Just a caution here. Make absolutely sure whatever kind of scaffolding you get is structurally safe.
My 40 yr old son who is agile as a cat used a borrowed scaffold with platform 5 ft from garage floor. He said it looked good, no visible damage but he did see a sticker limiting the load to 500 lbs. Since he weighs 200 and was installing fiberglass insulation in his garage ceiling, he could forsee no problem. No other weights on the platform, and it had a safety rail. It had rolling casters that worked easily. As he had both hands above him with a batt of insul being stuffed between trusses, he heard a SNAP and the scaffold collapsed. The fall was towards his backside, and he was immediately trapped by the safety rail. He landed on his back with his left arm behind him, with sharp broken tubing below and above him. He was working alone. Fortunately he did not break his neck or back or get impaled by the broken tubing, but his left arm and wrist was badly broken with L hand about 1.5" out of line with the lower arm. He drove himself to the hospital in extreme pain. They tried 3 different casts, and finally decided that he'd have to be operated on by a specialist wrist surgeon when the swelling went down, 6 days later. The surgeon worked for 3 hours and told us this is one of the worst wrist jobs he has ever seen with so many shattered fine bone pieces. This happened on the Thursday before Christmas day. The 4th or 5th cast has been put in place with the titanium pins cast into the plaster. He has gone back to work (outside sales), but is very limited in his hours because of the pain.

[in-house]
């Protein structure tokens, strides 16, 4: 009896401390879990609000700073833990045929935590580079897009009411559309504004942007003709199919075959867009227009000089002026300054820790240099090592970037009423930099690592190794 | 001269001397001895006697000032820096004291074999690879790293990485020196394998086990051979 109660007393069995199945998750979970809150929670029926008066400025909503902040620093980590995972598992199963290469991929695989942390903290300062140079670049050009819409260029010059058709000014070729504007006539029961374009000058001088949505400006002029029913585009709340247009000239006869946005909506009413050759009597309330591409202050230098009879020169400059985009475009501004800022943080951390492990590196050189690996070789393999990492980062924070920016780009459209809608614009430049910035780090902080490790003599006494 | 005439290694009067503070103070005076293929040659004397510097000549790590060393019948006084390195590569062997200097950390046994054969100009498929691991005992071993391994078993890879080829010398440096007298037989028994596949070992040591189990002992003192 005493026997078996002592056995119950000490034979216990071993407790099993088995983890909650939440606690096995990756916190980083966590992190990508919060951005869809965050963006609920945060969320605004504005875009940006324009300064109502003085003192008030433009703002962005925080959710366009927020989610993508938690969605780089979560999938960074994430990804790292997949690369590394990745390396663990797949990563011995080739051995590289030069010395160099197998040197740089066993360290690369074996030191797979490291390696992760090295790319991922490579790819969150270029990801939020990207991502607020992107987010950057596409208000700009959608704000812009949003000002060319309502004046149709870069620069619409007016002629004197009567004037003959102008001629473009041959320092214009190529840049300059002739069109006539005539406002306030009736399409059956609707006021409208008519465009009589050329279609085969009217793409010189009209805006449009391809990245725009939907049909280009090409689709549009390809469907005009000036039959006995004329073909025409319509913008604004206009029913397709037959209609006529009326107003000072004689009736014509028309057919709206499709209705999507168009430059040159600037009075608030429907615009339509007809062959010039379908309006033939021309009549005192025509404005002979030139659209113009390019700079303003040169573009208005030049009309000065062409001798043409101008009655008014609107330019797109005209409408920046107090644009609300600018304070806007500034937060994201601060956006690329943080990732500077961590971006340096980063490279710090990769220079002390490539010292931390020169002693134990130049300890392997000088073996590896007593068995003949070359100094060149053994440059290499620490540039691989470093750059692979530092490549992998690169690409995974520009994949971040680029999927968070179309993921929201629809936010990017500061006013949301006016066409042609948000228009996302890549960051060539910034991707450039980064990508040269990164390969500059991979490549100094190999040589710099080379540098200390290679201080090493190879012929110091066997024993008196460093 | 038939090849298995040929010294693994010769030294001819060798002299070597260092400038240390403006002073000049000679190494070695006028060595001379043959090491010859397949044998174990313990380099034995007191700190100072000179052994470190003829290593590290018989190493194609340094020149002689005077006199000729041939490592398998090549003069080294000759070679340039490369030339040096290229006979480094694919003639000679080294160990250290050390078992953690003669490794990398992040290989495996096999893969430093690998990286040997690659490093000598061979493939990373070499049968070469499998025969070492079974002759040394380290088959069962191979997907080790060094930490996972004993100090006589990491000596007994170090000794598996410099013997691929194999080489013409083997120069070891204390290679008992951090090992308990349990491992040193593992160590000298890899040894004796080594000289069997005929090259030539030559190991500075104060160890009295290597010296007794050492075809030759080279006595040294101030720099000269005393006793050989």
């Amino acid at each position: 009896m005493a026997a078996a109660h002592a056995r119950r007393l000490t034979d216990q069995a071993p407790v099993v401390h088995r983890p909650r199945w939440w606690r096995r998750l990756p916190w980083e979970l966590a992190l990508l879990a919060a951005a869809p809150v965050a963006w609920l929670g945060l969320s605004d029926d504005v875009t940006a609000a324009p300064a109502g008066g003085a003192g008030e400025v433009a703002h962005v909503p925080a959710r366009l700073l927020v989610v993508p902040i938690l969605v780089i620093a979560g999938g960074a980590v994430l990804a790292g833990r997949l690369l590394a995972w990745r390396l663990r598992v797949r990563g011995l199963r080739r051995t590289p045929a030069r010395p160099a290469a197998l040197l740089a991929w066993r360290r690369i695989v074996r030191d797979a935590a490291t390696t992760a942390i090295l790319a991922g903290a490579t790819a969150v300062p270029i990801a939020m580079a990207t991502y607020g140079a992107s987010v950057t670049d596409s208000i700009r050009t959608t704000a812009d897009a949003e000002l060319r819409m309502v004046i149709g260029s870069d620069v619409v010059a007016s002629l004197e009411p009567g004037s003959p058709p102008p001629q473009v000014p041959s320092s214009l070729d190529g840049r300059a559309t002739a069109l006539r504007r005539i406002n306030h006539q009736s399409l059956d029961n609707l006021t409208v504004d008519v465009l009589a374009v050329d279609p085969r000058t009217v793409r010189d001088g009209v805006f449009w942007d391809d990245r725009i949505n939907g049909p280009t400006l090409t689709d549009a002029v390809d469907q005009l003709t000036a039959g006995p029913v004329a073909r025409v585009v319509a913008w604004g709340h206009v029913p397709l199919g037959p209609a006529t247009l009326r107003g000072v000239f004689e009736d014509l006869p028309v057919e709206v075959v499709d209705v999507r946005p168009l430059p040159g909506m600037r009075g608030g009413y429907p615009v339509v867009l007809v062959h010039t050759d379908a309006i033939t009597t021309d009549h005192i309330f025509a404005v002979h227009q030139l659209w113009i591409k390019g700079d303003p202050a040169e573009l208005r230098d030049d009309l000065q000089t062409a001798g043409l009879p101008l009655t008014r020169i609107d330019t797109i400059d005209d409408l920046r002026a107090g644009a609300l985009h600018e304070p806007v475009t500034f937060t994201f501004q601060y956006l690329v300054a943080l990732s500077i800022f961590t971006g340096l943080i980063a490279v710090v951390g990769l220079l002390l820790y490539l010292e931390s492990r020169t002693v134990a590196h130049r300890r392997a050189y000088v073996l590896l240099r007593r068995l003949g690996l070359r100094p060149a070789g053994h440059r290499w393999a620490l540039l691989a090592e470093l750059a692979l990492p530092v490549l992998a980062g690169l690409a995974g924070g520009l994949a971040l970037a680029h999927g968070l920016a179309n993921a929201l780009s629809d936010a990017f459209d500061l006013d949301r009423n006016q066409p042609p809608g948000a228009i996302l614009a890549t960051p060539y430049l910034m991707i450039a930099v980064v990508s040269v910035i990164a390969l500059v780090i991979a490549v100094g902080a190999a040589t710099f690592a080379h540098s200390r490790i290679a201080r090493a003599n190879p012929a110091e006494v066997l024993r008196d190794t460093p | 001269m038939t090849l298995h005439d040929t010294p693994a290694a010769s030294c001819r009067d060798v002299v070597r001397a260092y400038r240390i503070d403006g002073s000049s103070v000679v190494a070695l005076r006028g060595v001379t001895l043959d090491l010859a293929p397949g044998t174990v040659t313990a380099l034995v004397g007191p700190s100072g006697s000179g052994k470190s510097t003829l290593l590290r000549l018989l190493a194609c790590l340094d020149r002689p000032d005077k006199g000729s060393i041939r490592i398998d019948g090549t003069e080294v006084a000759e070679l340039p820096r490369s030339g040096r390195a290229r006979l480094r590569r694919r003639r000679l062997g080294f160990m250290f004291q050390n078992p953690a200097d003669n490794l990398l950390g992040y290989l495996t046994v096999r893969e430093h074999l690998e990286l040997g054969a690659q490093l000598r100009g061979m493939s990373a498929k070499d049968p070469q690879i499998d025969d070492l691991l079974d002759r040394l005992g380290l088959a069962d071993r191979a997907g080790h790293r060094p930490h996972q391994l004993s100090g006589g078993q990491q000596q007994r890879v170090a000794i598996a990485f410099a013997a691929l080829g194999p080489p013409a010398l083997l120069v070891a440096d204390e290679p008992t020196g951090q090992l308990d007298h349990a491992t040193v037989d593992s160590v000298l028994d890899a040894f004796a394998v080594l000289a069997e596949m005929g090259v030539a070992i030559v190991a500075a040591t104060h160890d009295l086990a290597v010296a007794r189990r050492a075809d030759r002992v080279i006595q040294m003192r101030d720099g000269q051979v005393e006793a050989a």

Long story, but short lesson... Make sure that whatever scaffold you buy or rent is construction quality and is in good structural shape. I think his borrowed scaffold came from the orient, painted yellow, and may have been purchased from Wal Mart or Menards. There are enough broken pieces that it is nearly impossible to determine what caused the failure.
I have 6 or 7 full cribs of construction scaffold in the 5 ft height, with 8 caster wheels. But he thought my stuff was too big and heavy, so he borrowed the lite weight stuff from a friend.
Paul in MN